By Brett Arends
OK, I give up. Apple $1,000?
Eighteen months ago I questioned whether Apple /quotes/zigman/68270/delayed/quotes/nls/aapl AAPL -0.30% stock could keep up its amazing momentum: "Over the past five years the stock has gained an average of 56% a year, an extraordinary achievement," I wrote. "For the shares to rise at a similar rate from here would take it to $1.25 trillion by 2014. Even to grow at a more modest 20% a year would take it to $333 billion — more valuable than Exxon Mobil /quotes/zigman/203975/delayed/quotes/nls/xom XOM -0.04% today and twice the value of Procter & Gamble /quotes/zigman/238894/delayed/quotes/nls/pg PG +0.31% or Johnson & Johnson /quotes/zigman/230812/delayed/quotes/nls/jnj JNJ +0.32% . Anything is possible, but that's quite a bet." For Apple investors, I felt, the easiest gains were surely over.
Since then, of course, Apple has made me look like a total idiot. The shares have more than doubled. This week, helped by the news that the iPhone is coming to Verizon /quotes/zigman/262341/delayed/quotes/nls/vz VZ +0.17% , they touched a new all-time high of $344. The company is now valued at $315 billion, more than P&G, J&J or any company other than Exxon Mobil. Far from slowing down, the shares have actually speeded up. I calculate the growth rate works out to an annualized rate of 67%.
As for the underlying business: Sales are booming. Net income soared 70% last year. Competitors have been in disarray. You have to wonder what companies like Nokia /quotes/zigman/162154/delayed/quotes/nls/nok NOK +0.39% and Microsoft /quotes/zigman/20493/delayed/quotes/nls/msft MSFT +0.10% are doing. For Apple, each quarter has been a blowout. We will see a new iPad shortly. Earnings next week, if the past is any prologue, will beat expectations.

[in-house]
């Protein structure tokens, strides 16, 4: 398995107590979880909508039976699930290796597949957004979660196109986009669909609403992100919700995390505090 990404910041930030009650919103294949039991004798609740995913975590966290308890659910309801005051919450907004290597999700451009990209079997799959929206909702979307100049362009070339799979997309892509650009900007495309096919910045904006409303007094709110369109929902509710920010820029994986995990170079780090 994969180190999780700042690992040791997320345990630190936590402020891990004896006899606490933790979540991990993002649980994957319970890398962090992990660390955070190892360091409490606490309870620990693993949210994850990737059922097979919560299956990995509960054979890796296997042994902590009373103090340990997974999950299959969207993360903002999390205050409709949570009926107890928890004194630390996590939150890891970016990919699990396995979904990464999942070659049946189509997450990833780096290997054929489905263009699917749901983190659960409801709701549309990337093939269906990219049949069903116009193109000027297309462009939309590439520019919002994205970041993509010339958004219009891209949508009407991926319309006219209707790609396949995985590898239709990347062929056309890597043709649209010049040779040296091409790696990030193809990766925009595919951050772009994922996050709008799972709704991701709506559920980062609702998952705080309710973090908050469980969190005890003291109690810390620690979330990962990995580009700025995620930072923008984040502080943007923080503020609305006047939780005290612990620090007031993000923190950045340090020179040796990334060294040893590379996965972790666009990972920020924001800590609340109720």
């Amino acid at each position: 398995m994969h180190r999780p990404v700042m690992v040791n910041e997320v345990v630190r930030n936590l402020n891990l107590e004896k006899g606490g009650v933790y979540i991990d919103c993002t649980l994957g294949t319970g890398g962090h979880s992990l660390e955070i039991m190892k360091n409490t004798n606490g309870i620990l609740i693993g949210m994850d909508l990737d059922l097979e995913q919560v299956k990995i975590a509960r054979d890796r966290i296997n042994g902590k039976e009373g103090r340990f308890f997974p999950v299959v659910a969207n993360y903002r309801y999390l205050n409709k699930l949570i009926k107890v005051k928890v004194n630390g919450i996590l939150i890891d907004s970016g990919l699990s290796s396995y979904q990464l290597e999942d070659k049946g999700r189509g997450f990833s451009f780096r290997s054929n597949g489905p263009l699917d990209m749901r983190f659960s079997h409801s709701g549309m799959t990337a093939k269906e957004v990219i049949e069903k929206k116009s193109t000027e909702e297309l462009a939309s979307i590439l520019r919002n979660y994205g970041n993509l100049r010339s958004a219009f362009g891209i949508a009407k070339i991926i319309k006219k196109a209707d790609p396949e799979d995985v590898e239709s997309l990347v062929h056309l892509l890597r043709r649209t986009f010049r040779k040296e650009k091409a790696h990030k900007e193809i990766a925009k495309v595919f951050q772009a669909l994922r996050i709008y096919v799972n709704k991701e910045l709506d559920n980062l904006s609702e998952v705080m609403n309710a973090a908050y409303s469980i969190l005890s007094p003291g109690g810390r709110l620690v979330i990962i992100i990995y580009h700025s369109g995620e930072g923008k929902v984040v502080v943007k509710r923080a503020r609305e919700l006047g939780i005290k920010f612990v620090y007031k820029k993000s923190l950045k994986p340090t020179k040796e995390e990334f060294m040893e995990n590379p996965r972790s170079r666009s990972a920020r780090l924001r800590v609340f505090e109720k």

Even fund managers Jeremy Grantham and Ben Inker, those skeptical souls at GMO, are fans: Apple is now the eighth-largest holding in their "Quality Equity" portfolio. As GMO thinks the stocks in this portfolio are by far the best bets in the market, that's quite an endorsement. (Never mind that Microsoft is their second-biggest holding.)
Time for me to eat a double helping of humble pie. What flavor? Apple, naturally!
I'll have it with some crow. And a side order of oeuf au visage.
So what about that five-year prediction? Can Apple keep going? Will it reach $1.25 trillion in value by 2014? Or anything close?
Only time will tell. But if Apple stock were somehow able to continue booming at the same astonishing rate of the past 18 months, it would hit $500 by October and $1,000 by February 2013.
Ridiculous? Absurd? Impossible? You make the call. You often see musings like this right at the peak of a stock's fortune. Wouldn't that be ironic? But the options market is already taking bets that Apple will top $500 in the next couple of years. The $500 call options, good till January 2013, cost $20 per share.
In "Through the Looking-Glass," Lewis Carroll's White Queen was able to imagine six impossible things before breakfast. Let's content ourselves with one: Apple $1,000. What would it look like? What would have to happen for the company to get there?
There are about 920 million Apple shares outstanding. So at $342 per share, the company has a market value of $315 billion. When you net off cash and liabilities, the enterprise value is about $290 billion.
At $1,000 a share, the value would be around $900 billion.
Right now Apple trades at around 17 times forecast earnings. If that rating stays about the same, then a market value of $900 billion would have to be supported by net income of about $53 billion.
Is that achievable?